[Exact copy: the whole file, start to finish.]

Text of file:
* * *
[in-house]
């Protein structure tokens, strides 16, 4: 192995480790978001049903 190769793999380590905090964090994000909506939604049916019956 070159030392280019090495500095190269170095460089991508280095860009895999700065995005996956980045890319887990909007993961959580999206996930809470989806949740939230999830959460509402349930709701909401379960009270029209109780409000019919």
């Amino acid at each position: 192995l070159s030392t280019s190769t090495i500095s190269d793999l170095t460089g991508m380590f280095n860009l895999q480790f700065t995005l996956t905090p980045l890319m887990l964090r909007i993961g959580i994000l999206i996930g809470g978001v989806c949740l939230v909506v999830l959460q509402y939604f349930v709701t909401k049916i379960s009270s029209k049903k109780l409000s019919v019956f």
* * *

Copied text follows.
[in-house]
């Protein structure tokens, strides 16, 4: 192995480790978001049903 190769793999380590905090964090994000909506939604049916019956 070159030392280019090495500095190269170095460089991508280095860009895999700065995005996956980045890319887990909007993961959580999206996930809470989806949740939230999830959460509402349930709701909401379960009270029209109780409000019919």
């Amino acid at each position: 192995l070159s030392t280019s190769t090495i500095s190269d793999l170095t460089g991508m380590f280095n860009l895999q480790f700065t995005l996956t905090p980045l890319m887990l964090r909007i993961g959580i994000l999206i996930g809470g978001v989806c949740l939230v909506v999830l959460q509402y939604f349930v709701t909401k049916i379960s009270s029209k049903k109780l409000s019919v019956f």